Mediation is mostly used to find acceptable results to both parties that can maintain or even improve the relationship between them. For instance, a business and a customer who are having a disagreement but intend to preserve their relationship in the future can use mediation to reach an agreeable solution to both parties, after which they can reject if they find the results to be unfair. On the other hand, arbitration has the same conclusiveness of court processes and can finalize similar decisions as losing a legal case (Roberts, 2002). For instance, if the business does not care about the future relationship with the customer, and does not mind damaging its reputation, arbitration would be the most appropriate choice. However, businesses that are not concerned only with their future relationships with disputed clients but are also seeking to protect their reputations for reaching acceptable solutions with their clients will most likely utilize mediation. On a different perspective, mediation is commonly utilized in most non-criminal cases. However, even some non-violent criminal cases such as those involving verbal harassment can best be solved through mediation. For example, an argument with a neighbor over the brightness of their outside lights hardly warrants a lawsuit. In such a case, mediation can be the best option to end the conflict and preserve the relationship between both parties.
Mediation can be performed in three different styles; facilitative, evaluative, and transformative mediation (Ury, 1991). There appear to be more concerns regarding transformative and evaluative mediation than facilitative style. Although facilitative approach appears to be acceptable to most people, some find the style more time-consuming and complicated. However, the evaluative approach is perceived as being biased and coercive. Transformative mediation, on the other hand, has attracted much criticism for being too hypothetical and not useful enough for court and organization matters. On the several occasions, I have participated in mediations resulting from misunderstandings; it is clear that mediation offers people a productive opportunity to strengthen their relationships and reflect on their attitudes without judgment. In any case, mediation is well suited to provide an alternative system to the less flexible legal systems.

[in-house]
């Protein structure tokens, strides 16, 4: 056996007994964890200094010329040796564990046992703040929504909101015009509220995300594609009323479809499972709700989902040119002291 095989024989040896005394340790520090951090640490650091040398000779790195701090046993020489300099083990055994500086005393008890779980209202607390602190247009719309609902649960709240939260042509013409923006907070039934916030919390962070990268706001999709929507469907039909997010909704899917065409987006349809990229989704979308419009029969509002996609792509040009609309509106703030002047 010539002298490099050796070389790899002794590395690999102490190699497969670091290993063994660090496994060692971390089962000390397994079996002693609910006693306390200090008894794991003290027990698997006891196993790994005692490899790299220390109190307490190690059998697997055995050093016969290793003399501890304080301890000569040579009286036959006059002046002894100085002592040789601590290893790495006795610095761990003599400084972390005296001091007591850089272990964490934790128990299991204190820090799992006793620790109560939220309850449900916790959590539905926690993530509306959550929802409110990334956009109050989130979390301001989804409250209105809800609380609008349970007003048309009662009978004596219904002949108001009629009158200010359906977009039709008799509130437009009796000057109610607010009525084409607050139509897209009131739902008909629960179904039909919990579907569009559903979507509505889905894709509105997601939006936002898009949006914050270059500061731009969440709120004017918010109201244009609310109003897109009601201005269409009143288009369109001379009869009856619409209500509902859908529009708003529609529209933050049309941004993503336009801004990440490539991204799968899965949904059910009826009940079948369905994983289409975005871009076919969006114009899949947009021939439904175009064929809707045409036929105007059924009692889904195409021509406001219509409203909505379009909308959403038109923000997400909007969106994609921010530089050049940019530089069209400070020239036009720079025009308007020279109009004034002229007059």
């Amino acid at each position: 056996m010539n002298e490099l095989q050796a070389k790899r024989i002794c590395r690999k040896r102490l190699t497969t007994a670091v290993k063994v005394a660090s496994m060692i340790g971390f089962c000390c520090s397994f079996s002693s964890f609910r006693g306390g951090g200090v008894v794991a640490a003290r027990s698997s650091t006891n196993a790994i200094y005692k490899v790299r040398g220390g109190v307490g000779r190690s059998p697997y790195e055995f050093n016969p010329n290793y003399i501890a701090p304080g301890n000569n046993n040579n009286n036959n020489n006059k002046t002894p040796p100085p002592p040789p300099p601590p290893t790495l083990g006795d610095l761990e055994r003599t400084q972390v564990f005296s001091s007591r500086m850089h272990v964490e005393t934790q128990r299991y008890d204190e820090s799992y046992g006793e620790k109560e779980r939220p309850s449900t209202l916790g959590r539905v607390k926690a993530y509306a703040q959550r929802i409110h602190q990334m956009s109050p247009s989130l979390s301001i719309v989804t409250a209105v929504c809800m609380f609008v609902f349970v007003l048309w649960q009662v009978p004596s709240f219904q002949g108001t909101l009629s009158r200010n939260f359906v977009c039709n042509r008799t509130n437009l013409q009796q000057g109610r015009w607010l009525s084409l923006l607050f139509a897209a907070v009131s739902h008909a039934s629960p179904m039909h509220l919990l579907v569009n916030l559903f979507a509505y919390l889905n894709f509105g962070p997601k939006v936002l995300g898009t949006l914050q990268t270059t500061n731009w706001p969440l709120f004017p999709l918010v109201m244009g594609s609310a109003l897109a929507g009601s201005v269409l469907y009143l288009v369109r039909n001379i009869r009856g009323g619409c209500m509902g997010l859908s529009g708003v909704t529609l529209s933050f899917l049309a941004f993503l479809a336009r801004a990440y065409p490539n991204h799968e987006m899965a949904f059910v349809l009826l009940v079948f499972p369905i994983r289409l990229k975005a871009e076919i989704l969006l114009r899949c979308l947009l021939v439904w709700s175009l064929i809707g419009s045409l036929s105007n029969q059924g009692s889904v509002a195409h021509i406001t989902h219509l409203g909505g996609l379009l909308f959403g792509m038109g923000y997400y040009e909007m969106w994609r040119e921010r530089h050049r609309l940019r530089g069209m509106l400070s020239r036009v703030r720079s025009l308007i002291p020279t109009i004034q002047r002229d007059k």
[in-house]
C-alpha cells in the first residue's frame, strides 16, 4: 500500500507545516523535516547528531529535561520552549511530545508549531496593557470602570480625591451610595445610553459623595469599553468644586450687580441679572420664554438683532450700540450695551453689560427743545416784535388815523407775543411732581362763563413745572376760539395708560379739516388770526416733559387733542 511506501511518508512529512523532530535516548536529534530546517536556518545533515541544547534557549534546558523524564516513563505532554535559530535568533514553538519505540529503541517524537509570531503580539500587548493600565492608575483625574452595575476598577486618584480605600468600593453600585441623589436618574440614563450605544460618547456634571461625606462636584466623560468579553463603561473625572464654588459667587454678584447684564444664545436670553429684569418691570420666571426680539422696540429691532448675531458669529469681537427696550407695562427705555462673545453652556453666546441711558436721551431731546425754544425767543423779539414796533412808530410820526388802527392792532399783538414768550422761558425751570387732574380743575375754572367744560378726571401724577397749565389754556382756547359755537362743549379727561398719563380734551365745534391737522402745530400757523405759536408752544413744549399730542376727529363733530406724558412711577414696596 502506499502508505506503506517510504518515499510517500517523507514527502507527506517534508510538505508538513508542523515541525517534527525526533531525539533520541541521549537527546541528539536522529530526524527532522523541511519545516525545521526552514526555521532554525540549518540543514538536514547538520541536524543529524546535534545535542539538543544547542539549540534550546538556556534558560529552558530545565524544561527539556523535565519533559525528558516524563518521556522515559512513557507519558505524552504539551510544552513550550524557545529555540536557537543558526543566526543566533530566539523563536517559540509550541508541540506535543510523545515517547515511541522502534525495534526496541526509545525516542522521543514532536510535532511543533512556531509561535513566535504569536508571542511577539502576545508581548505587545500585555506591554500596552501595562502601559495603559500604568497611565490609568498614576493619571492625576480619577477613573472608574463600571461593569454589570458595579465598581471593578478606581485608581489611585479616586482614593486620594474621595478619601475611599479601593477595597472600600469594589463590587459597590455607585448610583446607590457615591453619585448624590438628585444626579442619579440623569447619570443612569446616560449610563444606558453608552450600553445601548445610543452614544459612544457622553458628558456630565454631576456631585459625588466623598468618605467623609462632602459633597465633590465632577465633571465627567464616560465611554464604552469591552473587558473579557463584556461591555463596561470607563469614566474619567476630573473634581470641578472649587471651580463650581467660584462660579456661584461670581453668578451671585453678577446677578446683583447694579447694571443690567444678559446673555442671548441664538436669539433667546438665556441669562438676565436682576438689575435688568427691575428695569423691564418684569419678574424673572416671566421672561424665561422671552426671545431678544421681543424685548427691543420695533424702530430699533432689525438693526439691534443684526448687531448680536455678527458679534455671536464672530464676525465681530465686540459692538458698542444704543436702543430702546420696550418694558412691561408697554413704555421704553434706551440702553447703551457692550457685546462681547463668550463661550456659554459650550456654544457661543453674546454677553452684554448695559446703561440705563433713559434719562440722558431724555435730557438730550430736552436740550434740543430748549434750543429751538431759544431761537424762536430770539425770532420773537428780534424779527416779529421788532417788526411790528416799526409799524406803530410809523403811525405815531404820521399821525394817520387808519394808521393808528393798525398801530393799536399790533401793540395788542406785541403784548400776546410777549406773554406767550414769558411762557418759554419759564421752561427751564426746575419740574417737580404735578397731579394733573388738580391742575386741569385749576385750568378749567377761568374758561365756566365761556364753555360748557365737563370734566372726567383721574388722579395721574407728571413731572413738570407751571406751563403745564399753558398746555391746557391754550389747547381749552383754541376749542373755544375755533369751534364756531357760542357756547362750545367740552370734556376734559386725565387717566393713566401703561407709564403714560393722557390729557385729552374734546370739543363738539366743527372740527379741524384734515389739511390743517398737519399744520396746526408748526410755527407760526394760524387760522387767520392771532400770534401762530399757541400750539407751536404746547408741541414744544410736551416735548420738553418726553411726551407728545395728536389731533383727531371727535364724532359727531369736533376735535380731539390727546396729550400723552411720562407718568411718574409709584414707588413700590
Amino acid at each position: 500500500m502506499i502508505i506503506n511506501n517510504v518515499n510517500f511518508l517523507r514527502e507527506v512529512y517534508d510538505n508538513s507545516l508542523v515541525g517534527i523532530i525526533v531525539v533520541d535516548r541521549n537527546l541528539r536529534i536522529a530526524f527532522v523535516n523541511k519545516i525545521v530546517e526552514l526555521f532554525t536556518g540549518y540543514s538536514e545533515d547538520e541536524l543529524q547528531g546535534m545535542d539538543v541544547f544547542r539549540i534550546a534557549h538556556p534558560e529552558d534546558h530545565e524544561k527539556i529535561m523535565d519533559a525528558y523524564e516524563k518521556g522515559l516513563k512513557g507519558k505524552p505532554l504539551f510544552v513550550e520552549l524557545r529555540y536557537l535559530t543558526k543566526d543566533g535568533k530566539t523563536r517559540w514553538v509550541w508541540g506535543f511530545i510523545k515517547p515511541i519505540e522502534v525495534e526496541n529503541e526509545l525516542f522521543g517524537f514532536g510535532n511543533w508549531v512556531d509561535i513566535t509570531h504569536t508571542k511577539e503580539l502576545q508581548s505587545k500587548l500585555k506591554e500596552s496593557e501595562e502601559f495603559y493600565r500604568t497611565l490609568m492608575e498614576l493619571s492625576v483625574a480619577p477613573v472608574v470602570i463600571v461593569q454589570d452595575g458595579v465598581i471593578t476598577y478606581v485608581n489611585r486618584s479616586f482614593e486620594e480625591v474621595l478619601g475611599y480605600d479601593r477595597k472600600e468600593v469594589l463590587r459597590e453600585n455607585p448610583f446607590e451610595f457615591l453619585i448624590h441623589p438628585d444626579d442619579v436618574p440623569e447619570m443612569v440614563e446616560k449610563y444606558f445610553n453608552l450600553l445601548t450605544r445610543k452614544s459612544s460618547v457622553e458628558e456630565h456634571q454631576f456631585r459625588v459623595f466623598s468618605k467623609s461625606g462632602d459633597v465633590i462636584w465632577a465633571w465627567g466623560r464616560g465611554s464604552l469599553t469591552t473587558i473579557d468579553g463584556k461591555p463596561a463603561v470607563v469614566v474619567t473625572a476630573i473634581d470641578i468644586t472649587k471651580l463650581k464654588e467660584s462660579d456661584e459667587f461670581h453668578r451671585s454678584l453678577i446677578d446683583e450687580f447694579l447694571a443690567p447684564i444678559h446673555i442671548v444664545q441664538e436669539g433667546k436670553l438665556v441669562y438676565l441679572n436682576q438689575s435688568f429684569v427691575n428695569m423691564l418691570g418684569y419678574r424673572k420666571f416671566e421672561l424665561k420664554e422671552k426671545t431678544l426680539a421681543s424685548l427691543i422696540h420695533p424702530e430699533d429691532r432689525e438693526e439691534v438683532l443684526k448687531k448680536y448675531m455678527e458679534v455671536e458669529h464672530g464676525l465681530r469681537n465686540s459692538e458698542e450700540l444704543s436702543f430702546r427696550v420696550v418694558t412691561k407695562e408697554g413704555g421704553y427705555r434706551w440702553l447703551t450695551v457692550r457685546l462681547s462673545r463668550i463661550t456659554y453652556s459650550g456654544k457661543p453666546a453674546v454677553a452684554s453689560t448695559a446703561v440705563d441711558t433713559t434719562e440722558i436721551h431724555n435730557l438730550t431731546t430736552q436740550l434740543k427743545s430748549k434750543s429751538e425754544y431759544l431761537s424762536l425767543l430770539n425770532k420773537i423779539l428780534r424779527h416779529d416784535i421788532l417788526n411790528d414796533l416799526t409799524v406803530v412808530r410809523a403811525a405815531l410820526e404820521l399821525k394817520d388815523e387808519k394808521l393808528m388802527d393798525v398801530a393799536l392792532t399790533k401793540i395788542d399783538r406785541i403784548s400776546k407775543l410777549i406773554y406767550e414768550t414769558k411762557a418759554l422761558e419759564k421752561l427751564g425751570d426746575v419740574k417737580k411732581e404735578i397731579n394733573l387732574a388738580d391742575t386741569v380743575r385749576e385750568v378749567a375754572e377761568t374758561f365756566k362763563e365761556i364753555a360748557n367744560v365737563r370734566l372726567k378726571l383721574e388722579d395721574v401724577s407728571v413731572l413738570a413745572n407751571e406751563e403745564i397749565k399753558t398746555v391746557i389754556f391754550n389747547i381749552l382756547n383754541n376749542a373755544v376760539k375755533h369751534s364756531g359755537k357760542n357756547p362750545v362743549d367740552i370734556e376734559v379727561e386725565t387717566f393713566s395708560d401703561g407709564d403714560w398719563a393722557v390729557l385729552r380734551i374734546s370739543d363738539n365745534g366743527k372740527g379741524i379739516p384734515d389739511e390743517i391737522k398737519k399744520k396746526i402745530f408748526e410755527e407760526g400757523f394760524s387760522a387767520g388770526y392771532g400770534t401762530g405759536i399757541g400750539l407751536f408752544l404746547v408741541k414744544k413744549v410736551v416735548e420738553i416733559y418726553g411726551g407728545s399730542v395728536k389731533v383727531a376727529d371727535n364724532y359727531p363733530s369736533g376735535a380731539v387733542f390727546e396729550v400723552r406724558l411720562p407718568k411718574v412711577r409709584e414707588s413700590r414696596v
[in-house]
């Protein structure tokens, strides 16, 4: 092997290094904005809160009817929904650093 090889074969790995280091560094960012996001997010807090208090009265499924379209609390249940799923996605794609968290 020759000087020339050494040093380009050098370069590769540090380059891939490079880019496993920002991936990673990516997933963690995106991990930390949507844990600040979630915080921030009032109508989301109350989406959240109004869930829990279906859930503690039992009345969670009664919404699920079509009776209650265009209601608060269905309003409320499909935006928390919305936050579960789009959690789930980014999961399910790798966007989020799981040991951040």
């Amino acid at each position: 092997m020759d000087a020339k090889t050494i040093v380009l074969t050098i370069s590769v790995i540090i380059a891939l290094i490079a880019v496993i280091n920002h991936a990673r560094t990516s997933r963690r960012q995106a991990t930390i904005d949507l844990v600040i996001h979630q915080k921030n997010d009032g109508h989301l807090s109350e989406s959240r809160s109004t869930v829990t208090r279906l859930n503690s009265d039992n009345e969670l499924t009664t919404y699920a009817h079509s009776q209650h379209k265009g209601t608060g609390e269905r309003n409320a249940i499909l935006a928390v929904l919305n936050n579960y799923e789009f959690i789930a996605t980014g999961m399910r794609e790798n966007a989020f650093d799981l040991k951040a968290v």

Davidovich, N. (2002). Mediation: A Process to Regain Control of Your Life. Retrieved April 2017, from http://www.mediate.com/articles/Davidovich.cfm
Fisher, R., & Ury, W. (1983). Getting to Yes: Negotiating Agreement Without Giving In. New York: Penguin Books.
Roberts, M. (2002). Resolving Disputes through Employment Mediation. Mediate.com.
Ury, W. (1991). Getting Past No. New York: Bantam Books.